Peter Costello

Media Transcripts

Visit to Leichhardt, Economy, Family Court, Ross Garnaut, Sugar industry, Tourism industry - Muddy'€™s Playground, Cairns Esplanade Foreshore, Cairns

TRANSCRIPT
THE HON PETER COSTELLO MP
Treasurer

Doorstop Interview
Muddy’s Playground, Cairns Esplanade Foreshore, Cairns

Thursday 29 July 2004
10.50 am

SUBJECTS: Visit to Leichhardt; Economy; Family Court; Ross Garnaut; Sugar industry; Tourism industry

TREASURER:

Well, it is a great pleasure to be here in Cairns today in the Federal seat of Leichhardt with my good friend Warren Entsch and to meet the Mayor and to have a look at the progress that has been made on the foreshore here including Muddy’s Playground and to discuss plans that the Mayor and Warren have for extending this wonderful natural attraction down here on the foreshore and to meet people who are obviously enjoying it. And to be here at a time when there are local groups that we can talk to about economic development, the issues that are confronting Australia in the future, and to take soundings from the community on those issues which are important to the people of Cairns is very important for me.

JOURNALIST:

How would you compare what you have seen here to I guess your previous visits and other areas?

TREASURER:

Well, I am amazed frankly at this project, it is a fabulous project, it is certainly one of the most extensive playgrounds that I have ever seen in my life and I only wish they had them when I was a kid, I would have had a lot more fun that I can have today.

JOURNALIST:

Treasurer, Ross Garnaut reckons the economy is heading towards a slump, what do you think of that?

TREASURER:

Well, I think that the Australian economy is today much stronger than it has been at any period over the last 10 years. We had a very severe recession in Australia in 1990-1991. We had unemployment at 11.3 per cent, our mortgage interest rates were in double digit figures, and business profitability was shot. And, over the course of the last eight years, by balancing the budget, by reducing Commonwealth debt by $70billion, by reforming Australia’s taxation system, by reforming the industrial relations system, we have managed to reduce unemployment nationally to 5.6 per cent, which is the lowest in 22 years. Now, we cannot afford to be complacent. We have to continue working hard at economic management. But I believe the Australian economy today is much stronger than it has been at any period during those last 10years.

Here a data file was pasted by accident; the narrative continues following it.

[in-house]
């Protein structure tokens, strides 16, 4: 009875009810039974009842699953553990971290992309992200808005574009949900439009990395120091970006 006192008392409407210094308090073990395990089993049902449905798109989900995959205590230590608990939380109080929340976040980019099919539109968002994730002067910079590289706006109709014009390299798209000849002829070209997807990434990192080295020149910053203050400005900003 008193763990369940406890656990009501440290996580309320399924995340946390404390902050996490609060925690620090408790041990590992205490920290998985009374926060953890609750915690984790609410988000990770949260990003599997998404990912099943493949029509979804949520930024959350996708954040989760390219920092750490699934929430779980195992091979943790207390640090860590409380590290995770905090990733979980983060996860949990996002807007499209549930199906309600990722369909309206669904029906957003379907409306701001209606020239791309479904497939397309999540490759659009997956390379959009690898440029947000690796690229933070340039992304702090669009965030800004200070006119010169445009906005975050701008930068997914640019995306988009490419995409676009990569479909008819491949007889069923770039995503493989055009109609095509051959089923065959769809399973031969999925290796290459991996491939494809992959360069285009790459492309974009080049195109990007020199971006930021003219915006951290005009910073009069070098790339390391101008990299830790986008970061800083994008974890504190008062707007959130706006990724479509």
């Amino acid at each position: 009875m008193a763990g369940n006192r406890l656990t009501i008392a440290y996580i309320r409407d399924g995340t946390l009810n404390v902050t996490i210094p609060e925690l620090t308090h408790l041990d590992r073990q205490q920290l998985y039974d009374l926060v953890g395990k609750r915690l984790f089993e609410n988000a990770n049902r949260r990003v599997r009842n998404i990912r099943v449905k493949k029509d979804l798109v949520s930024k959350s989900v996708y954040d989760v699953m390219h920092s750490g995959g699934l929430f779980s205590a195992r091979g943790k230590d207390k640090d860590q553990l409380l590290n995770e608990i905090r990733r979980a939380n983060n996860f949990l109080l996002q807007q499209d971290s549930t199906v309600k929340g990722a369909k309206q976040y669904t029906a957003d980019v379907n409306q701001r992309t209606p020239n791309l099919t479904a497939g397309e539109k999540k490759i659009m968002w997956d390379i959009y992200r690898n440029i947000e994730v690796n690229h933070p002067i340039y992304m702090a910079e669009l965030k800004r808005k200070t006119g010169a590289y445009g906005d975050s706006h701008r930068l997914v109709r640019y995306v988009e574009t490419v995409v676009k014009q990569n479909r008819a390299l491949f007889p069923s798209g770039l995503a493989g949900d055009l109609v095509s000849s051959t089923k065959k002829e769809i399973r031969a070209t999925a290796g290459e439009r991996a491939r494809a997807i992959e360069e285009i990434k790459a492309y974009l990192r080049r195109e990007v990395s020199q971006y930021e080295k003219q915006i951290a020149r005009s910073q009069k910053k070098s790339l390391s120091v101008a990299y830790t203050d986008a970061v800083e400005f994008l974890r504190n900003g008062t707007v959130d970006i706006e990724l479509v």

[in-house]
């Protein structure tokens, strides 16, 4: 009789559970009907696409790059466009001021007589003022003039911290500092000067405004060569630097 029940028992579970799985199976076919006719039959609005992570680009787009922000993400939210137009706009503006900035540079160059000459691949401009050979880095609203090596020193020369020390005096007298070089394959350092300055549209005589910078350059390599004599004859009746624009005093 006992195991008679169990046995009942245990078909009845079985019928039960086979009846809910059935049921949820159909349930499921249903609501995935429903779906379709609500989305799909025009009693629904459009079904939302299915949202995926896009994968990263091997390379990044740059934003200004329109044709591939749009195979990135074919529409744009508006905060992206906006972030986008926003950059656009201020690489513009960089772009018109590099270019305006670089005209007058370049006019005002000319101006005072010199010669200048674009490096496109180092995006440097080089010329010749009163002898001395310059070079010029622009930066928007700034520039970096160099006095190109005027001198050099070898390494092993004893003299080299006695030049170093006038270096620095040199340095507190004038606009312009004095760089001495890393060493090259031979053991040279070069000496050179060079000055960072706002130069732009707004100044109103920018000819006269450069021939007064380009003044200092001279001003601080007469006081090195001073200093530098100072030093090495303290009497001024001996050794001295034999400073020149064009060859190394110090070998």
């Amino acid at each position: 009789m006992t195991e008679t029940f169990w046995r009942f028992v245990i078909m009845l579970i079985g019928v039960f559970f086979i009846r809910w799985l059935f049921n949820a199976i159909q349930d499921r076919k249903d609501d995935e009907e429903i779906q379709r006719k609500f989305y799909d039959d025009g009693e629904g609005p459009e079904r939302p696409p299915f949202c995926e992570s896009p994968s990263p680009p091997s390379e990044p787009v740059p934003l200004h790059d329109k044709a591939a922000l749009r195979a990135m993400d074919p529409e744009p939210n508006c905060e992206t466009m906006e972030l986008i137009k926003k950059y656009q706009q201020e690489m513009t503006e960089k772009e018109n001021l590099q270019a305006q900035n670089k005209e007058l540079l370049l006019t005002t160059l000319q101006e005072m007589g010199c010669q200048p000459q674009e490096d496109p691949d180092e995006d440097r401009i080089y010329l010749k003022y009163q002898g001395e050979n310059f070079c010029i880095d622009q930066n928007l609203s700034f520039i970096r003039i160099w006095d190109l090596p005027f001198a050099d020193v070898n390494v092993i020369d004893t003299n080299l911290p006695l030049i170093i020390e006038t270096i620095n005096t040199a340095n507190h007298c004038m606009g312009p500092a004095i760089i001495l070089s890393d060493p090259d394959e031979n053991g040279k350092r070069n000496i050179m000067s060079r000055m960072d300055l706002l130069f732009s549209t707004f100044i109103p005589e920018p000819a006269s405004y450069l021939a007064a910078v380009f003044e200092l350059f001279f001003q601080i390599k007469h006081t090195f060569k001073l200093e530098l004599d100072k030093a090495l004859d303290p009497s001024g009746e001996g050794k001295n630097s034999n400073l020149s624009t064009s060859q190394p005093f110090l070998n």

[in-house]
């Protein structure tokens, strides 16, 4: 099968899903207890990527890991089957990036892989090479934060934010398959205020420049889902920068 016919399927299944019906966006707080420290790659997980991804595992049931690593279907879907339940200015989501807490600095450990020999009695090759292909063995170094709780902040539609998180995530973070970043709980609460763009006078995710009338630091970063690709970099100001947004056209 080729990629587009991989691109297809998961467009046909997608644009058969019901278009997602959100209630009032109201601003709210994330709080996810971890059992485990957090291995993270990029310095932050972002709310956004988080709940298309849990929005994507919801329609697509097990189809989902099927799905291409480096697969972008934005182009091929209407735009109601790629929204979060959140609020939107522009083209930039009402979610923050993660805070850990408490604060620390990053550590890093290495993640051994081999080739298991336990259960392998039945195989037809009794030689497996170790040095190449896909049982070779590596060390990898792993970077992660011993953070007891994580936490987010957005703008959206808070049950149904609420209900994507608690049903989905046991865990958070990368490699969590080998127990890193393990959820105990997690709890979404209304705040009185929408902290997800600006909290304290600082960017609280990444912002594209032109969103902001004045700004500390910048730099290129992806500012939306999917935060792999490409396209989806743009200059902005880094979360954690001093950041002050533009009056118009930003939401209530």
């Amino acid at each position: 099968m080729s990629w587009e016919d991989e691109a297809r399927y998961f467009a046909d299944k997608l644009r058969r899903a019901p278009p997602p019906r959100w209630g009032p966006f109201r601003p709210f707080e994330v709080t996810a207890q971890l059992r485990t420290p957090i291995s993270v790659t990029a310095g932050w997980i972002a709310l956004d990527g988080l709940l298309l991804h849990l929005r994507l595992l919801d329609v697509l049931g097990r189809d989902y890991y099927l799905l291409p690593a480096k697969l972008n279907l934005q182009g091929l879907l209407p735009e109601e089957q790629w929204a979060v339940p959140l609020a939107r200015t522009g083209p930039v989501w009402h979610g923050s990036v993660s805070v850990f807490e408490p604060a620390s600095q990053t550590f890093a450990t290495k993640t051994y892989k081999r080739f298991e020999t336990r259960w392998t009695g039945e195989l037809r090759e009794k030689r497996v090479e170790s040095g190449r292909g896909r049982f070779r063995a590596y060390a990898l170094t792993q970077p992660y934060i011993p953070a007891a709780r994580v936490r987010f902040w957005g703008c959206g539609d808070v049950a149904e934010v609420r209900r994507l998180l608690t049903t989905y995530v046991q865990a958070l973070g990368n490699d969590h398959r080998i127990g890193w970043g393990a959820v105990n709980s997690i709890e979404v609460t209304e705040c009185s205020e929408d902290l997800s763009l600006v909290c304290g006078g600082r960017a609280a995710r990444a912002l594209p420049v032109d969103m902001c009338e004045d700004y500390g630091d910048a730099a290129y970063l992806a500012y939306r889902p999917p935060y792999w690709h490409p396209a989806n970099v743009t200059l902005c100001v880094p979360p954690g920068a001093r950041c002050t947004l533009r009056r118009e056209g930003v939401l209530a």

JOURNALIST:

So is he wrong?

TREASURER:

Well, Mr Garnaut is entitled to his view, and during the period of the Hawke Government he was actually intimately involved in economic policy. But we obviously consider everybody’s views, and look to see what we can learn from them, but my assessment of the Australian economy is, it is today much stronger than it has been in the last 10 years.

JOURNALIST:

When can we expect an election date to be announced?

TREASURER:

Well, I will give you a tip: I think there will be an election this year. And since we are now at the end of July, and it takes 35 days between the calling and the holding of the election, that means that it will be in September, October, November or December. But I cannot say any more than that.

JOURNALIST:

And what’s the Party sentiment at the moment? How confident are you feeling?

TREASURER:

Well, I have travelled around Australia, I have been in a lot of marginal seats over the last two weeks. I think that people realise that the election is going to be an important time for deciding the future of our country. They know that there are big issues on the economic front and on the security defence front, and I think there is a lot of concern as to whether or not the Labor leader, Mr Latham, is up to being a Prime Minister. And his record on the Liverpool Council is such as to cause a lot of people concern. As I always say, if you cannot govern a council, you cannot govern a country.

JOURNALIST:

And specifically the Leichhardt seat – how do you view that one?

TREASURER:

Well, the Leichhardt seat is going to be close. Warren is running for re-election. He is an outstanding Member and an outstanding candidate. He is as big as Leichhardt itself in his views, in his vigour and his enthusiasm. And I think he will put up a good showing here, but we do not take it for granted. A few votes could change the whole outcome and could change the Government.

JOURNALIST:

The family law arrangements. Has the Government taken a cheap option with those?

TREASURER: